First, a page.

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Baby Tantrums

Crying Episodes Are Not Just for Toddlers
Article from: iParenting
By Shannon McKelden,

Tantrums aren't just thrown by toddlers. Younger babies cry, too, though they aren't usually set off by not getting that must-have toy from the toy aisle. So why do they do it and what can be done to diffuse the situation?

Why Do Babies Cry Anyway?

For babies, crying is a form of communication with the adults around them.

"Persistent crying in an infant can be stressful, especially for new parents," says Dr. Sharon Fried Buchalter, a licensed clinical psychologist and author of Children Are People Too: Unlocking the 8 Secrets to Family Happiness (Brundage Publishing, 2006). "It is important that parents remember that crying is a way for a baby to express his needs and feelings – it's their only method of communication until they learn to talk. Usually crying is an expression of a baby's need, such as the need to have a diaper changed, to be fed or to sleep. Crying can also indicate that a baby is over-stimulated or distressed by their environment."

Discovering the reason for the crying is the first course of action. "First and foremost, when their baby cries, parents should make sure their physical needs are met and that the baby is not in physical distress," Dr. Buchalter says. "So make sure the diaper is clean, the baby is not hungry and the baby is not hurt in any way. Once physical safety is ensured, parents should comfort and soothe their baby by holding them, rocking them back and forth, humming a lullaby, etc."

Infants also cry to let off steam. "If babies didn't cry, then it would be a cause for concern," Dr. Buchalter says. "Believe it or not, crying is a positive sign that a child is able to communicate."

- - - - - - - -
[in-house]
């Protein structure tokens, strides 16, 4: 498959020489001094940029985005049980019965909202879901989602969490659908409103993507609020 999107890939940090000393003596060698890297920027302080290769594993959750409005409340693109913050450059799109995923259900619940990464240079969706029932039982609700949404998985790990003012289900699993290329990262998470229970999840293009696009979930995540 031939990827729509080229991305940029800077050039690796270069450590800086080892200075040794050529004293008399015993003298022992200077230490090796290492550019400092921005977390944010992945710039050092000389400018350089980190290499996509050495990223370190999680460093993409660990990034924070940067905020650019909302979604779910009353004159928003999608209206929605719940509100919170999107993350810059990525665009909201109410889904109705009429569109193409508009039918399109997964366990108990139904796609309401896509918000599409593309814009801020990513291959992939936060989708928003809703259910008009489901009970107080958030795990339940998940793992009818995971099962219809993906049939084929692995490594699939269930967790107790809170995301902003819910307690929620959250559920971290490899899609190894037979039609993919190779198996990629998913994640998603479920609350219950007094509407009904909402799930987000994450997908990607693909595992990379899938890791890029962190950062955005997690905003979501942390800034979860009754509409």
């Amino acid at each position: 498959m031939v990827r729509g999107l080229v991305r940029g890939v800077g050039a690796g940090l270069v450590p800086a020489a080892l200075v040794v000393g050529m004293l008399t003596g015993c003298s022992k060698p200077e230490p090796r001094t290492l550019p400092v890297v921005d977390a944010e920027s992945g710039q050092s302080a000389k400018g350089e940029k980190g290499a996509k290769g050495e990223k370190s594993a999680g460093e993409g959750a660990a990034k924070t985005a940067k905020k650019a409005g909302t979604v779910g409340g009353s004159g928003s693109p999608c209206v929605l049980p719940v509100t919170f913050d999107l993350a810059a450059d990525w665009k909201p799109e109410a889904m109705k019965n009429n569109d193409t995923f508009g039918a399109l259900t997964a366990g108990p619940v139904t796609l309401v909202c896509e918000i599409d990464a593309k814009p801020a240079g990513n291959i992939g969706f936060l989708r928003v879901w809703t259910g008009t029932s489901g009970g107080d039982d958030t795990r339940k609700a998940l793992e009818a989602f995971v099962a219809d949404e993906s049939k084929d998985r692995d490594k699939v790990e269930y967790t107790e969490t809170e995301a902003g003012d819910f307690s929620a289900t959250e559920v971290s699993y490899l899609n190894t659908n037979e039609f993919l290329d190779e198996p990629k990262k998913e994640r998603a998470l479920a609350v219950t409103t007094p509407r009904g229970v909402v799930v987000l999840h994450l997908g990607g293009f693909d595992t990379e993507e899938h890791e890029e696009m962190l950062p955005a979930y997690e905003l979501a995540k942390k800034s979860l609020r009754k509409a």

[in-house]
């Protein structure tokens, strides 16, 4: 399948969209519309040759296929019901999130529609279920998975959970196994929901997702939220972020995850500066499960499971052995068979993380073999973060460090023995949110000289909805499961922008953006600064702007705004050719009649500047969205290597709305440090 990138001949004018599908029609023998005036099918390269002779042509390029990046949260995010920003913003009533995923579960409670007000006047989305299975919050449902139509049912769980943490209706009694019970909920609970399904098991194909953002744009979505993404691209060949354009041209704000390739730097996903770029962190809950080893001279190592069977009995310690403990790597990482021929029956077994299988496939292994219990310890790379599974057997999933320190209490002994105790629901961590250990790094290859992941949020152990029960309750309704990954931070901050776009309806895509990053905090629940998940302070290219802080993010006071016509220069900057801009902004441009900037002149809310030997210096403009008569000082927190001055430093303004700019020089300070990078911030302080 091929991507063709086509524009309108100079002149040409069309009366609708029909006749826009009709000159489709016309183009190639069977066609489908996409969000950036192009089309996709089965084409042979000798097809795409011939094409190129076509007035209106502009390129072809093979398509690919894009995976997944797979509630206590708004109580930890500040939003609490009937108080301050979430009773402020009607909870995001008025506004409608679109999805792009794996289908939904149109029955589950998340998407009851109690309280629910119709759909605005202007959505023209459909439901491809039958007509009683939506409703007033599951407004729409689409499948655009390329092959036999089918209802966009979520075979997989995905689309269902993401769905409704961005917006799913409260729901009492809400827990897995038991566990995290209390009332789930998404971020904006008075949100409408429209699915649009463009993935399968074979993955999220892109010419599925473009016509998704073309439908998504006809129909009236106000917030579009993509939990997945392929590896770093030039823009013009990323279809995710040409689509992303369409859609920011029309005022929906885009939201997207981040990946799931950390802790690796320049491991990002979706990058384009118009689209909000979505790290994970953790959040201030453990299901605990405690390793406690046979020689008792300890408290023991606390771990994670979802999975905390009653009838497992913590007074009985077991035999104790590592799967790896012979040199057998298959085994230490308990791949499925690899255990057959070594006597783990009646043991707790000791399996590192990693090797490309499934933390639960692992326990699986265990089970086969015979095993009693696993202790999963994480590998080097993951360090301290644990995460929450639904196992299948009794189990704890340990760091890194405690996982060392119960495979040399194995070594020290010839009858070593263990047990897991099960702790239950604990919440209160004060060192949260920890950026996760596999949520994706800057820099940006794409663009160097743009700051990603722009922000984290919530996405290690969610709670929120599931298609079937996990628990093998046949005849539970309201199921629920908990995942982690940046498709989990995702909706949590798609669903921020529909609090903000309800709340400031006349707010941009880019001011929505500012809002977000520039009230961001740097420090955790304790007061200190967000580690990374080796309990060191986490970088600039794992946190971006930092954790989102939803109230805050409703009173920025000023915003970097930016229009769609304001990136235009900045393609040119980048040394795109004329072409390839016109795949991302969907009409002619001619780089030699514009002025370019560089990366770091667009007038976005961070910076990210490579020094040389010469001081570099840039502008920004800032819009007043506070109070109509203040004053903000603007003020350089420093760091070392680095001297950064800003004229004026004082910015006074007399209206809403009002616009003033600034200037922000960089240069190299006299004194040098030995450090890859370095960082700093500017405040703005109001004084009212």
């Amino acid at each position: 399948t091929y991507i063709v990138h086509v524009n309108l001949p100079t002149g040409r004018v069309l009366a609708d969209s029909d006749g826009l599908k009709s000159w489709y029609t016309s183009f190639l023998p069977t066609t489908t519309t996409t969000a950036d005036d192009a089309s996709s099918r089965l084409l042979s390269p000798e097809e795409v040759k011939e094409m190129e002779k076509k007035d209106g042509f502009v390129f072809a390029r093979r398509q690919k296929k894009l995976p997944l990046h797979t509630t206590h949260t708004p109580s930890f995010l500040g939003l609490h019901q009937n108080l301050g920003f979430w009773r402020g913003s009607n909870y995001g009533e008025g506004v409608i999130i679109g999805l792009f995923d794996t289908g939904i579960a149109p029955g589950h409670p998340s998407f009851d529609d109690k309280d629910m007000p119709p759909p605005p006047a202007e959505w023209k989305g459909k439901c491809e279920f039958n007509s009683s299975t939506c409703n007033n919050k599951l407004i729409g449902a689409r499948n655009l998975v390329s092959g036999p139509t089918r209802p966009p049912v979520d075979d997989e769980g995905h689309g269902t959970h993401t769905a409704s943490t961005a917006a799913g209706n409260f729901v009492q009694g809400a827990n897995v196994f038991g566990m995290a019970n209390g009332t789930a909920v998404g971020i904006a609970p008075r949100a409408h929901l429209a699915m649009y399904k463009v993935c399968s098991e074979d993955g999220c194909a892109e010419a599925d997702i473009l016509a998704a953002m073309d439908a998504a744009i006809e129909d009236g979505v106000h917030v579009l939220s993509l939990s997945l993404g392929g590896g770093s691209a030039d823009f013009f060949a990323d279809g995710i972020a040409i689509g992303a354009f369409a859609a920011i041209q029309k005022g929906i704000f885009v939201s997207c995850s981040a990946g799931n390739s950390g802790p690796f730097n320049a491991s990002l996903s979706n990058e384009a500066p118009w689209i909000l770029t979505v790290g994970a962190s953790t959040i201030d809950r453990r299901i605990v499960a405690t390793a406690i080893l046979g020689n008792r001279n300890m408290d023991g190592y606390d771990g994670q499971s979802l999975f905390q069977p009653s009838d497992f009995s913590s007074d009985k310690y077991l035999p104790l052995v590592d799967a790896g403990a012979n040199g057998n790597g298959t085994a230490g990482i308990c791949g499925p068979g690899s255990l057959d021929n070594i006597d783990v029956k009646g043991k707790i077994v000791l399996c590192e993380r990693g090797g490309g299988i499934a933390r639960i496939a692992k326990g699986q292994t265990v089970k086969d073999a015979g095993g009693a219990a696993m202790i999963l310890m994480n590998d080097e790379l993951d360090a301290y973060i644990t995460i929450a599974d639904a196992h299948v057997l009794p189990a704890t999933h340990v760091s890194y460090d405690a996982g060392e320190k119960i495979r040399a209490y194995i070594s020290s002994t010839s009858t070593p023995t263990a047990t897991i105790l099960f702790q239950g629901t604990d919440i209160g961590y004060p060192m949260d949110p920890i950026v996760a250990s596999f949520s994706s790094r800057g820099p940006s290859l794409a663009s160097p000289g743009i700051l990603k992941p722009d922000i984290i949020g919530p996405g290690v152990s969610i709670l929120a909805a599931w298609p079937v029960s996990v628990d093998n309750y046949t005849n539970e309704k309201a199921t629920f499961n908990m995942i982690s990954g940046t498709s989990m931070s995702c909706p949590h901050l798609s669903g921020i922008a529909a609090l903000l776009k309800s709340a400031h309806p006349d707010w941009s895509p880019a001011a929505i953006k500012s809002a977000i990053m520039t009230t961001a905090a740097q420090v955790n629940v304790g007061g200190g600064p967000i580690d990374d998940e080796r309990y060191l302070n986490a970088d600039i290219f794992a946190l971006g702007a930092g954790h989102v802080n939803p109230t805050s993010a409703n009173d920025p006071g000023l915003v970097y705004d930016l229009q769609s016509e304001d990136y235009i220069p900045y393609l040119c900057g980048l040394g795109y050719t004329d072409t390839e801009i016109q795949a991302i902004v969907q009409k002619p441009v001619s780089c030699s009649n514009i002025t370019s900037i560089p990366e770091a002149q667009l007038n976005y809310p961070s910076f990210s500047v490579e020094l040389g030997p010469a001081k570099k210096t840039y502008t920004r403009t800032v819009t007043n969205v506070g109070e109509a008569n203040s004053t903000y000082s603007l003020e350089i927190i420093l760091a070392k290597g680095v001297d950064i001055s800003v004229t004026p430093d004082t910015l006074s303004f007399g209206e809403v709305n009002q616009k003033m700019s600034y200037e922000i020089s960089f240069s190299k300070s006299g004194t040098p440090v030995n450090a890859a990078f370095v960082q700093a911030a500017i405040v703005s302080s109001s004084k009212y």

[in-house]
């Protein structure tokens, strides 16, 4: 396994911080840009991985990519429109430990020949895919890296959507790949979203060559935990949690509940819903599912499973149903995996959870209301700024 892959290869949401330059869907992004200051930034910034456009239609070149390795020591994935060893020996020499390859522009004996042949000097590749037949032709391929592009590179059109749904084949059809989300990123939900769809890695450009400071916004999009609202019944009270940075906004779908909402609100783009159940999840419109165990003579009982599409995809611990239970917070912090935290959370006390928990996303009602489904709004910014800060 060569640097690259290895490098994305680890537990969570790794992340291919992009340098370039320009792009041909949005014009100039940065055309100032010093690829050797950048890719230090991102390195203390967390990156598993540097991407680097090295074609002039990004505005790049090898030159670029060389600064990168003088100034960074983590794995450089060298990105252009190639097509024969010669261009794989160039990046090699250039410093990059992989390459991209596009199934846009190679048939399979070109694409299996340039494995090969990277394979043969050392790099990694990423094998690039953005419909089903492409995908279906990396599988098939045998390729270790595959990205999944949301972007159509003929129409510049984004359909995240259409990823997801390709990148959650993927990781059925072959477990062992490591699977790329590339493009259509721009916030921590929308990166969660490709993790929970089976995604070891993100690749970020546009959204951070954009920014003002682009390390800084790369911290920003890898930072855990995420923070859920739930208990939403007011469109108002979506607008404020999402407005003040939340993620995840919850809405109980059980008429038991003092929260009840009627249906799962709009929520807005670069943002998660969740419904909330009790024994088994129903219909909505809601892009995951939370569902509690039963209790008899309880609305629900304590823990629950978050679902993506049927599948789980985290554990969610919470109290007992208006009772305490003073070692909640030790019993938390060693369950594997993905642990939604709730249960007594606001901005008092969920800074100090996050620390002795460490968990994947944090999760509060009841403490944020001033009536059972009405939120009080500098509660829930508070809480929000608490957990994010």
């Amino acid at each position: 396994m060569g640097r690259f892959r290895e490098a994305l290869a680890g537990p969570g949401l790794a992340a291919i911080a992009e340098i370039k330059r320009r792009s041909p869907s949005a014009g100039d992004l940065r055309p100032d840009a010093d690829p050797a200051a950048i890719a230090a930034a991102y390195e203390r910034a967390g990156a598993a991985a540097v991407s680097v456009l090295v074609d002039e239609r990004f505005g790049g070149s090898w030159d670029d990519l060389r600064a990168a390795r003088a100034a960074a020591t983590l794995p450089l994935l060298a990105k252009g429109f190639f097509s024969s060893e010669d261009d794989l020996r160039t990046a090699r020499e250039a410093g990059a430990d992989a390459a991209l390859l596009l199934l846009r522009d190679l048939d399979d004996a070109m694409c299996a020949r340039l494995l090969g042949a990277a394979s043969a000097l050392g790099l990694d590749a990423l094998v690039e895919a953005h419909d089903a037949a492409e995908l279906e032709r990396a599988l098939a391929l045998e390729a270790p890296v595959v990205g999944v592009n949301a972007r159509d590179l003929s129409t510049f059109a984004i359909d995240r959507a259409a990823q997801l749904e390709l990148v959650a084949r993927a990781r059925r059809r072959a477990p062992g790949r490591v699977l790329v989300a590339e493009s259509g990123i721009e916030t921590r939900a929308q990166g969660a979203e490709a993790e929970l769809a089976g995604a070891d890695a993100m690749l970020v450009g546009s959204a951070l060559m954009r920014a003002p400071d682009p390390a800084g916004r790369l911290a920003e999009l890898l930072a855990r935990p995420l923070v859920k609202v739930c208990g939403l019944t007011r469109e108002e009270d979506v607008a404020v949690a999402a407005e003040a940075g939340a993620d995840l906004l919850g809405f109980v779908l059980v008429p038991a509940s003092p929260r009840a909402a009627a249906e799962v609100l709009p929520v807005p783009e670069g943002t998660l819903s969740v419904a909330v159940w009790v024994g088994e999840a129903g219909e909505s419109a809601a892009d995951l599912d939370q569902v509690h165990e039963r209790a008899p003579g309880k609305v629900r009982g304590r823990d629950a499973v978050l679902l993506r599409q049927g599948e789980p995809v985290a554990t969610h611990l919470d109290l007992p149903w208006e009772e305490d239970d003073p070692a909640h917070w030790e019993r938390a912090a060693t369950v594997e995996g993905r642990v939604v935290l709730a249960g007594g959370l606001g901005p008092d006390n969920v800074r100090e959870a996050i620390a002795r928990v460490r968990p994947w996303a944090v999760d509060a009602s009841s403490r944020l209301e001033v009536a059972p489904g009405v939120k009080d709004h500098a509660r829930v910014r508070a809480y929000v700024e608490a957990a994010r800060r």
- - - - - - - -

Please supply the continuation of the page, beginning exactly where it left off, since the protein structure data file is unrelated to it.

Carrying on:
Temper Tantrum on Aisle Five

Aside from the above-mentioned reasons for crying, there are babies who tend to cry excessively in public situations. Over-stimulation can set off a tantrum that can be disruptive and, frankly, embarrassing when it occurs in church or in a busy checkout line.

"When children are exposed to a lot of outside stimulus from the environment, they may have trouble filtering that stimuli, which can trigger more crying," Dr. Buchalter says. "For example, a trip to the supermarket with bright overhead lights and a loudspeaker can be quite distressing to a baby. Babies are also creatures of habit and routine. New environments and unfamiliar surroundings can trigger a crying spell in babies."

This is the case for Kara Gray, a mom from Dallas, W.V., who says her 8-month-old daughter, Sydney, is a tantrum thrower. "For about the first six months, we couldn't take her anywhere," Gray says. "She would cry at my parents' house, cry in the grocery store, in restaurants, you name it!"

Andrea McCann found herself in the same situation. "My daughter cried for at least 10 minutes every time we went somewhere," says the Norfolk, Neb., resident. "I would put her in the baby carrier and walk her around in a quiet place in the store. She would usually cry herself to sleep, and then I could shop."

Dr. Linda Gilkerson is the director of the Fussy Baby Network (www.fussybabynetwork.org) in Chicago, Ill., a free service that offers support for parents concerned about their baby's crying and fussiness. "Even young babies notice and react to differences in their surroundings, but each baby responds differently," Dr. Gilkerson says.

Some babies enjoy being out in public and go with the flow. Others may shut down and go to sleep if they feel over-stimulated. "Others respond by crying or fussing," Dr. Gilkerson says. "Most babies are comforted by the routines and pace of home, and when they are in public, this familiar comfort zone is disrupted."

Dr. Gilkerson also reminds parents that, like adults, babies have their limits. "Don't be surprised if a baby who looks happy one minute falls apart the next," she says. She adds that sometimes Baby will have a delayed response to all the stimulation and become fussy later in the day after they get home.

So what do you do with your unhappy infant in a public place? It's not always possible to rush home.